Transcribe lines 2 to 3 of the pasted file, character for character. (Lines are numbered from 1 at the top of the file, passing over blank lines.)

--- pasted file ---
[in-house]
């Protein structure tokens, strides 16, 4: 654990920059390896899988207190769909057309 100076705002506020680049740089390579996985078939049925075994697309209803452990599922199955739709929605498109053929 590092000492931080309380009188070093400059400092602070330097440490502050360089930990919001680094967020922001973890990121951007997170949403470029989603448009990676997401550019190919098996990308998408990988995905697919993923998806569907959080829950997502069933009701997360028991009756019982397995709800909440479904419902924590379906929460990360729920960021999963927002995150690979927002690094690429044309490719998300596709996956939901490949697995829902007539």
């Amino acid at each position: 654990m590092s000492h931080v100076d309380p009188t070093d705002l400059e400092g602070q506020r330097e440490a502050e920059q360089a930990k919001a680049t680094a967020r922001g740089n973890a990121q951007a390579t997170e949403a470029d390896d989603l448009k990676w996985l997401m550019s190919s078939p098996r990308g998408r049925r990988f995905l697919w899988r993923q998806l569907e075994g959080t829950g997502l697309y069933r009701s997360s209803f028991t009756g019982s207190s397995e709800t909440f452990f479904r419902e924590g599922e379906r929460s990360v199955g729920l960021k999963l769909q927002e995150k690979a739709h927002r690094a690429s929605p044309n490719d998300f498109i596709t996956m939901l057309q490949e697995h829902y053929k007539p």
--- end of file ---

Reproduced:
């Protein structure tokens, strides 16, 4: 654990920059390896899988207190769909057309 100076705002506020680049740089390579996985078939049925075994697309209803452990599922199955739709929605498109053929 590092000492931080309380009188070093400059400092602070330097440490502050360089930990919001680094967020922001973890990121951007997170949403470029989603448009990676997401550019190919098996990308998408990988995905697919993923998806569907959080829950997502069933009701997360028991009756019982397995709800909440479904419902924590379906929460990360729920960021999963927002995150690979927002690094690429044309490719998300596709996956939901490949697995829902007539």
């Amino acid at each position: 654990m590092s000492h931080v100076d309380p009188t070093d705002l400059e400092g602070q506020r330097e440490a502050e920059q360089a930990k919001a680049t680094a967020r922001g740089n973890a990121q951007a390579t997170e949403a470029d390896d989603l448009k990676w996985l997401m550019s190919s078939p098996r990308g998408r049925r990988f995905l697919w899988r993923q998806l569907e075994g959080t829950g997502l697309y069933r009701s997360s209803f028991t009756g019982s207190s397995e709800t909440f452990f479904r419902e924590g599922e379906r929460s990360v199955g729920l960021k999963l769909q927002e995150k690979a739709h927002r690094a690429s929605p044309n490719d998300f498109i596709t996956m939901l057309q490949e697995h829902y053929k007539p």